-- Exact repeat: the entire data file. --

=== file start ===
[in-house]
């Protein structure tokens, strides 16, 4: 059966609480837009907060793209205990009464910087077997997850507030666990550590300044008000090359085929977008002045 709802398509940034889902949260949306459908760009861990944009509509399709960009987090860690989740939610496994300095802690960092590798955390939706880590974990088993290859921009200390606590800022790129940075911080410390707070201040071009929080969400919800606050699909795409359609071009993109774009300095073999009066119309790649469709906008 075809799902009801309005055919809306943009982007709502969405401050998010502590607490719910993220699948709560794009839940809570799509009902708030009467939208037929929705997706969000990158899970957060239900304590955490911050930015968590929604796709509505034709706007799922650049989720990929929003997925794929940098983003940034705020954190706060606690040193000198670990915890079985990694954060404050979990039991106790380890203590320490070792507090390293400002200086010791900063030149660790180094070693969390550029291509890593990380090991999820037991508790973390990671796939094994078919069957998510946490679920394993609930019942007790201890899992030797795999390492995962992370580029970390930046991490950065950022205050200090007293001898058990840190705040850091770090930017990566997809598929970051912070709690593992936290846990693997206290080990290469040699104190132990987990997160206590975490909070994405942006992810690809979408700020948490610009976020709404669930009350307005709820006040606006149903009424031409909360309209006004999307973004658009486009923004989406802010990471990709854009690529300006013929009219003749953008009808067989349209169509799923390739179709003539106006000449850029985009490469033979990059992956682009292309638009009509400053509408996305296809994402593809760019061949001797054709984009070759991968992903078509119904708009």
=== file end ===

[in-house]
């Protein structure tokens, strides 16, 4: 059966609480837009907060793209205990009464910087077997997850507030666990550590300044008000090359085929977008002045 709802398509940034889902949260949306459908760009861990944009509509399709960009987090860690989740939610496994300095802690960092590798955390939706880590974990088993290859921009200390606590800022790129940075911080410390707070201040071009929080969400919800606050699909795409359609071009993109774009300095073999009066119309790649469709906008 075809799902009801309005055919809306943009982007709502969405401050998010502590607490719910993220699948709560794009839940809570799509009902708030009467939208037929929705997706969000990158899970957060239900304590955490911050930015968590929604796709509505034709706007799922650049989720990929929003997925794929940098983003940034705020954190706060606690040193000198670990915890079985990694954060404050979990039991106790380890203590320490070792507090390293400002200086010791900063030149660790180094070693969390550029291509890593990380090991999820037991508790973390990671796939094994078919069957998510946490679920394993609930019942007790201890899992030797795999390492995962992370580029970390930046991490950065950022205050200090007293001898058990840190705040850091770090930017990566997809598929970051912070709690593992936290846990693997206290080990290469040699104190132990987990997160206590975490909070994405942006992810690809979408700020948490610009976020709404669930009350307005709820006040606006149903009424031409909360309209006004999307973004658009486009923004989406802010990471990709854009690529300006013929009219003749953008009808067989349209169509799923390739179709003539106006000449850029985009490469033979990059992956682009292309638009009509400053509408996305296809994402593809760019061949001797054709984009070759991968992903078509119904708009």